“It better positions Red Hat as a neutral, cloud-native platform player with a very focused eye on helping companies leverage AI – and generative AI in particular – in a very secure, (highly) performing, and easily governable manner,” says Brad Shimmin, Omdia’s chief analyst of AI and data analytics.

Red Hat competes against VMware, but open source options and even IBM Watson and companies like DataRobot, Dataiku, and Databricks, which have their own AI platforms, could also be seen as competitors, added Ritu Jyoti, group vice president of IDC’s worldwide AI and automation research.

Red Hat is also in “coopetition” with cloud vendors such as Amazon Web Services, Microsoft Azure, and Google Cloud. They compete because the cloud providers have their own AI and Kubernetes platforms. But they are also partners because they make Red Hat solutions available in the cloud.

Jyoti said Red Hat’s software solutions are attractive to organizations that want flexibility and choice and the ability to operate in a hybrid cloud environment, she said.

Enterprises that could gravitate to and adopt OpenShift AI include those that are in the early stages of their AI journey, open source loyalists, and companies in highly regulated industries like financial services and healthcare, she said.

According to Jyoti, Red Hat’s large ecosystem of partners, which includes support for a variety of GPUs and accelerator chips, is also a major selling point.  

“Red Hat’s value proposition is flexibility and portability,” she said. “Their customers that I’ve spoken to say they love Red Hat OpenShift AI because it gives them the abilities that they want.”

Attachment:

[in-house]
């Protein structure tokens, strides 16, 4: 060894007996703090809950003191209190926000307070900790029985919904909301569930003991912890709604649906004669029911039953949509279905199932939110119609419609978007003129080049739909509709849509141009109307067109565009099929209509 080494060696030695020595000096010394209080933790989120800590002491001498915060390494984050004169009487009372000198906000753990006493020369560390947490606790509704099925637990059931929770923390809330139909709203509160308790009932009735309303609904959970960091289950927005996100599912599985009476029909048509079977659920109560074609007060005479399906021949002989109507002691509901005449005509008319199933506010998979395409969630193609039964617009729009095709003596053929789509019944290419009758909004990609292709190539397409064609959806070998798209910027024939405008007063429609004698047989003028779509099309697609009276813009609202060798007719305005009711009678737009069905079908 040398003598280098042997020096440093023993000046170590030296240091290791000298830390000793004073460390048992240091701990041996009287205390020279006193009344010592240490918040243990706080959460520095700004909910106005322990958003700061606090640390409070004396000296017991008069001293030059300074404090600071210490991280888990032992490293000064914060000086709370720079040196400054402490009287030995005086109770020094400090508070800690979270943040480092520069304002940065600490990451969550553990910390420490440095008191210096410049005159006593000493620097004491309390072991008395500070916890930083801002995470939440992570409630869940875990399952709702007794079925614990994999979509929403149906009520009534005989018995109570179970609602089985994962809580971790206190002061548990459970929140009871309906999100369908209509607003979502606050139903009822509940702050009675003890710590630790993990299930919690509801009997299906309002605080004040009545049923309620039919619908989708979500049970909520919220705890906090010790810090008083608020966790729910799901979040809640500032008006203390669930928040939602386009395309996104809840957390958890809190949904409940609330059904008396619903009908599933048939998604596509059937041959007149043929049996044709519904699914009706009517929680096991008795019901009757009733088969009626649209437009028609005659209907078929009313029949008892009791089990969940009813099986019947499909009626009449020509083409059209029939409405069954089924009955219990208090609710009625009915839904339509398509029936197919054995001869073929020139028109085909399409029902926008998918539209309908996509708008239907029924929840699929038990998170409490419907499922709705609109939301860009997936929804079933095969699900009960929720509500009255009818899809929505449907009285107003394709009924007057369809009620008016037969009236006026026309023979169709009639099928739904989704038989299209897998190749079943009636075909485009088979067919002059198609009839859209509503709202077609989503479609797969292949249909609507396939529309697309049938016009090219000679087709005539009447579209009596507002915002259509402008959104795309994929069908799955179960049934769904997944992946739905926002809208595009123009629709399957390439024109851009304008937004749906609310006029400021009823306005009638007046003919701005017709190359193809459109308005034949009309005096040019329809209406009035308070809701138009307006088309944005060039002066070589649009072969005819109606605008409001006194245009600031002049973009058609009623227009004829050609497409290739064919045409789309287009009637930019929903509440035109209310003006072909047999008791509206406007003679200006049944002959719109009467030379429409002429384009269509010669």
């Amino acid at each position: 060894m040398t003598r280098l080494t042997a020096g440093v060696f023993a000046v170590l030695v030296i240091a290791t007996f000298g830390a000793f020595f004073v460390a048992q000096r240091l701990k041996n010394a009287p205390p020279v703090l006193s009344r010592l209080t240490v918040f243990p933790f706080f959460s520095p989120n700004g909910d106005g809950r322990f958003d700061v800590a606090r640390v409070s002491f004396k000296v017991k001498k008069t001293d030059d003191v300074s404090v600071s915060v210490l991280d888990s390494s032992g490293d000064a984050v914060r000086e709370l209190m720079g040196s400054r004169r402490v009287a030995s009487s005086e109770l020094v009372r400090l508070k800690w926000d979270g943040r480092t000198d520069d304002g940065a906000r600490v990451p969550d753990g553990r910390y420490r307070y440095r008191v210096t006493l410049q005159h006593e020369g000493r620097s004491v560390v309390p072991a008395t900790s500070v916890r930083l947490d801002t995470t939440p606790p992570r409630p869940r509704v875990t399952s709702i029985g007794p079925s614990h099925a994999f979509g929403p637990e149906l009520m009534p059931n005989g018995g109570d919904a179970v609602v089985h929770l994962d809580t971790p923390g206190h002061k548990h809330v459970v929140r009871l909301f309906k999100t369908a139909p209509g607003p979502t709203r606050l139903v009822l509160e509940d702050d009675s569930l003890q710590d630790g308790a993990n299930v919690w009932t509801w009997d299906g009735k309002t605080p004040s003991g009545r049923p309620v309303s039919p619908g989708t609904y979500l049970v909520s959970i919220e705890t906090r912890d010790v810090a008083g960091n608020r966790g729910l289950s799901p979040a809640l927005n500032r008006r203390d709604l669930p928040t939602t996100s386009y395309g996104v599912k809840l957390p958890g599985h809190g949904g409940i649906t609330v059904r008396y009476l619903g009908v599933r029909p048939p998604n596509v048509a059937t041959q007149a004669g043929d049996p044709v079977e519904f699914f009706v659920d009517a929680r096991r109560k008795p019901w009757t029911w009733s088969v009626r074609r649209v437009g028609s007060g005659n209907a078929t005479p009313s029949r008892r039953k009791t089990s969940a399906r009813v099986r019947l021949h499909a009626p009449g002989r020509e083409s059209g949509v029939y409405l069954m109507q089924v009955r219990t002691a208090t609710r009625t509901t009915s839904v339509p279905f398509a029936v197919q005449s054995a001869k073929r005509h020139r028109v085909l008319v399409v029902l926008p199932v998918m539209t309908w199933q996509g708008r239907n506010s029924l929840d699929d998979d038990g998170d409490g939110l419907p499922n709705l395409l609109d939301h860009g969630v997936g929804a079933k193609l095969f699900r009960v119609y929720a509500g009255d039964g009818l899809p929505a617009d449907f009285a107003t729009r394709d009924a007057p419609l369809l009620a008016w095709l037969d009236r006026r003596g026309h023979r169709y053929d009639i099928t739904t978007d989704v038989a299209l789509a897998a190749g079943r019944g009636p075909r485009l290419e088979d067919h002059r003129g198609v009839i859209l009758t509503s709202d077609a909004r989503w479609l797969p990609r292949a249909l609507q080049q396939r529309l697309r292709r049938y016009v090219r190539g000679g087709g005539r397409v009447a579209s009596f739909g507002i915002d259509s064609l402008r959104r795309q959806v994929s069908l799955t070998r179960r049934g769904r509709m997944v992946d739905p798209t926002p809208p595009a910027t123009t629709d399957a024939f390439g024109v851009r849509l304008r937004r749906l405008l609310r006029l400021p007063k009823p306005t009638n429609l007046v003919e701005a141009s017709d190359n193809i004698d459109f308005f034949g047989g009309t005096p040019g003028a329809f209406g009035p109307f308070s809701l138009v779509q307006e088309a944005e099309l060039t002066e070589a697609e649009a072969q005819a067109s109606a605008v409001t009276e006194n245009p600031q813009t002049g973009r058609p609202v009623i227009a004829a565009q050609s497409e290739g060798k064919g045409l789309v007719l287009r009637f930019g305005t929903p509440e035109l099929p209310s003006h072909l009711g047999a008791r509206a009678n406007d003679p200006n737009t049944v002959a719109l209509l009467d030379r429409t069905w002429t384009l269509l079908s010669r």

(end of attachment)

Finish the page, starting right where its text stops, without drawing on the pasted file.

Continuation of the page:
New RedHat OpenShift AI Features

Red Hat OpenShift AI version 2.9 is available this week. The new version’s support for edge deployments of AI models is important because of latency and performance requirements, Jyoti said. It is critical for some industries like manufacturing and healthcare to run their AI workloads in edge locations where their data resides, she said.

Another new feature – enhanced model serving – allows organizations to optimize the deployment of predictive and generative AI workloads through KServe, vLLM, and text generation inferencing server (TGIS), the company said.

“If you have 100,000s of people inferencing on an app, you know your model is going to cost a ton of money, so you need to optimize that process. These serving frameworks will give customers the most bang for the buck in terms of their hardware,” Shimmin said.

Other new OpenShift AI features include distributing workloads with Ray, model monitoring visualizations that track how AI models are performing, and new accelerator profiles that enable users to pick the appropriate accelerator chips for their specific workloads, the company said.

Red Hat Lightspeed

Red Hat said it will add its Lightspeed generative AI capabilities to OpenShift and Red Hat Enterprise Linux. The company last year first introduced Lightspeed in Ansible, which helps novice users automate tasks by using text in plain English.

For example, if an IT administrator knows how to do a task on-premises but doesn’t know how to do the same task on AWS, the IT administrator can write a simple text query using Ansible Lightspeed to generate YAML code and find the correct Ansible Playbooks to do that task on AWS.

Similarly, OpenShift Lightspeed will be an AI-based virtual assistant to help IT administrators run, manage, troubleshoot, and fine-tune their OpenShift Kubernetes environment, Jensen said. For example, it can suggest fixes for a problem or suggest best practices, he said.